A Welsh school has turned its fortunes around thanks to improved leadership
According to Wales Online, a Cardiff school has turned itself around, four years after receiving the worst report Estyn had ever written.
Put into special measures in 2014, Eastern High is now under new leadership – with the head teacher, Armando Di-Finizio joining stepping in in December 2014 – and is a completely different school.
In 2018, it moved into a brand new £26m building, became over-subscribed for the first time ever and moved two places up Wales’s school colour categorisation rankings. Now, teachers at the school have revealed how grim the situation was.
“There was no safety for teachers or pupils then,” Jenny Montefusco, head of French, recalled.
“You can liken it to a prison riot. There were kids running around the whole time in between lessons and during lessons.”
Montefusco was one of the teachers actively threatened by a pupil, though not one of the many who dialled 999 from the classroom for help.
Sarah Rees, head of Welsh, was immediately worried for pupil safety when she joined the school.
“I had a pupil throw my handbag across the room, I saw pupils fighting in corridors regularly,” she said. “You had the difficult decision whether to leave your class to attend to a fight or whether something else would happen if you did. It was a crazy time.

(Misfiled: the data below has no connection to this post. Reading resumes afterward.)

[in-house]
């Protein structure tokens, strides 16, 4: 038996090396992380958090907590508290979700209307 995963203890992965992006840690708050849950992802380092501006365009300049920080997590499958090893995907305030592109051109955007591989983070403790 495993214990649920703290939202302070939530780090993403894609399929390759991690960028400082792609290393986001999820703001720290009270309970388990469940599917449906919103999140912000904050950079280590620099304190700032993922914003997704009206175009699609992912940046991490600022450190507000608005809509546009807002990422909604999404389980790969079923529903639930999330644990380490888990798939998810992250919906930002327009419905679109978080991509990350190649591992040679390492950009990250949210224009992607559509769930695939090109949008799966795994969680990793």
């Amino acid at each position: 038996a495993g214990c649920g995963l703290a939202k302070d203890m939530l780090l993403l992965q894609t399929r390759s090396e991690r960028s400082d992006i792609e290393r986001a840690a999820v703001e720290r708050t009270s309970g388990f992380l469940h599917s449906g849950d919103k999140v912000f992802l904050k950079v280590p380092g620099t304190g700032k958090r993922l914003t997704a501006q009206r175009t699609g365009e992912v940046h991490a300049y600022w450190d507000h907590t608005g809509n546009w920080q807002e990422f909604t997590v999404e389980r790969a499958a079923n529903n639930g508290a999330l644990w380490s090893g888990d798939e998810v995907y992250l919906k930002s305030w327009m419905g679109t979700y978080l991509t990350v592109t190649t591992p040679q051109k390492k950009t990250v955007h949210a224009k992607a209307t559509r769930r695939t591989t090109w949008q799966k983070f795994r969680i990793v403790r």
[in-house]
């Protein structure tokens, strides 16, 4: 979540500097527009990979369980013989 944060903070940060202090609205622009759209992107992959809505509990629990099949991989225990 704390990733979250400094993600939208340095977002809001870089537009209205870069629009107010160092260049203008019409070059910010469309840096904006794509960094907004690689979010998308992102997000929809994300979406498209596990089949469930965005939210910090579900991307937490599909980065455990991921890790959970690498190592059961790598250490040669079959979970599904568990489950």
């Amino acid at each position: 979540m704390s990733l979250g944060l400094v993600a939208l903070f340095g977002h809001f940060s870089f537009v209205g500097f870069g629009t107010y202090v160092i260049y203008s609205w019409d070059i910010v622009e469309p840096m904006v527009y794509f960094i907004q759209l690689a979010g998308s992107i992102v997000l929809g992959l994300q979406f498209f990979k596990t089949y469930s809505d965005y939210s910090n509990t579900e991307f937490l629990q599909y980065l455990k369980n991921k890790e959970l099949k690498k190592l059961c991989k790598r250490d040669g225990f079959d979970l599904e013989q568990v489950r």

“There were no formal systems in place. For someone organised like me to go into post-apocalyptic conditions like that was daunting. There were no systems to deal with behaviour management. Because there was no system what you had was crowd control, not learning, although some pupils did want to learn.”
Di-Finizio was originally brought in just to hold the fort, but he decided to stay when he saw how “broken and damaged” the school was.
“There had been a year when there was no real direction. We worked to restore broken relationships. We didn’t go hell for leather – we started by getting the basics right,” he said.
“Ethos is important. What we did first of all was develop a culture for learning where there is very clear guidance for pupils and a red line for behaviour.
“Wellbeing is massively important. You can’t change teaching and learning without changing the ethos. It’s all very well having rules but if teachers are handling them willy-nilly it falls apart.”
The school’s pastoral and wellbeing officers – Ceri Irwin and Becky Lemos – said that the new school has “gone from a nightmare to a dream.”